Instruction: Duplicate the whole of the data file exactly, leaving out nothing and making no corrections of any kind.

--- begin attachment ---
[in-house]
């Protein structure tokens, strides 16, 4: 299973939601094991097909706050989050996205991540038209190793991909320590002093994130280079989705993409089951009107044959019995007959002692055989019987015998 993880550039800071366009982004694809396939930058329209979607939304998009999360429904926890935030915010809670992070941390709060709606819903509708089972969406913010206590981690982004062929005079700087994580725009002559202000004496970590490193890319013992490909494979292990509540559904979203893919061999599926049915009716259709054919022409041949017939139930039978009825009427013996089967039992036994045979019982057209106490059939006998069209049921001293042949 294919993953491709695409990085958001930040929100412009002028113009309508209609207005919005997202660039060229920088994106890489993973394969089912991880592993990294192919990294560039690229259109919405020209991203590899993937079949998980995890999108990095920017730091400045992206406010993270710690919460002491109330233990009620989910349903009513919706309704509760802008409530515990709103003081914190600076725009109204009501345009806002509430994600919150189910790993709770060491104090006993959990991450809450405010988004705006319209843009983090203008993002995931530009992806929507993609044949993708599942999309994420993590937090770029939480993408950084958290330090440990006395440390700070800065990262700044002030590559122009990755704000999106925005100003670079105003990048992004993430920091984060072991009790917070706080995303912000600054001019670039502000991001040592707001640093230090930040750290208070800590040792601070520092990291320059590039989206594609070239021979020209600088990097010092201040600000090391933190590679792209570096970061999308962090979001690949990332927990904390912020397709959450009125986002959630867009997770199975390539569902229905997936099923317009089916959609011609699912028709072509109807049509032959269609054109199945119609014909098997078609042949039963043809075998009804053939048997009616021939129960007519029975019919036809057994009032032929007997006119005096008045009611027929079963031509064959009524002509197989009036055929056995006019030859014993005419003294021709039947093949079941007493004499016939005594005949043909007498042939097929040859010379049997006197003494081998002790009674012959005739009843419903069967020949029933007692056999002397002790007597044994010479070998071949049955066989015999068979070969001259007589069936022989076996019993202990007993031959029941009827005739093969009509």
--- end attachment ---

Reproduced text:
[in-house]
């Protein structure tokens, strides 16, 4: 299973939601094991097909706050989050996205991540038209190793991909320590002093994130280079989705993409089951009107044959019995007959002692055989019987015998 993880550039800071366009982004694809396939930058329209979607939304998009999360429904926890935030915010809670992070941390709060709606819903509708089972969406913010206590981690982004062929005079700087994580725009002559202000004496970590490193890319013992490909494979292990509540559904979203893919061999599926049915009716259709054919022409041949017939139930039978009825009427013996089967039992036994045979019982057209106490059939006998069209049921001293042949 294919993953491709695409990085958001930040929100412009002028113009309508209609207005919005997202660039060229920088994106890489993973394969089912991880592993990294192919990294560039690229259109919405020209991203590899993937079949998980995890999108990095920017730091400045992206406010993270710690919460002491109330233990009620989910349903009513919706309704509760802008409530515990709103003081914190600076725009109204009501345009806002509430994600919150189910790993709770060491104090006993959990991450809450405010988004705006319209843009983090203008993002995931530009992806929507993609044949993708599942999309994420993590937090770029939480993408950084958290330090440990006395440390700070800065990262700044002030590559122009990755704000999106925005100003670079105003990048992004993430920091984060072991009790917070706080995303912000600054001019670039502000991001040592707001640093230090930040750290208070800590040792601070520092990291320059590039989206594609070239021979020209600088990097010092201040600000090391933190590679792209570096970061999308962090979001690949990332927990904390912020397709959450009125986002959630867009997770199975390539569902229905997936099923317009089916959609011609699912028709072509109807049509032959269609054109199945119609014909098997078609042949039963043809075998009804053939048997009616021939129960007519029975019919036809057994009032032929007997006119005096008045009611027929079963031509064959009524002509197989009036055929056995006019030859014993005419003294021709039947093949079941007493004499016939005594005949043909007498042939097929040859010379049997006197003494081998002790009674012959005739009843419903069967020949029933007692056999002397002790007597044994010479070998071949049955066989015999068979070969001259007589069936022989076996019993202990007993031959029941009827005739093969009509």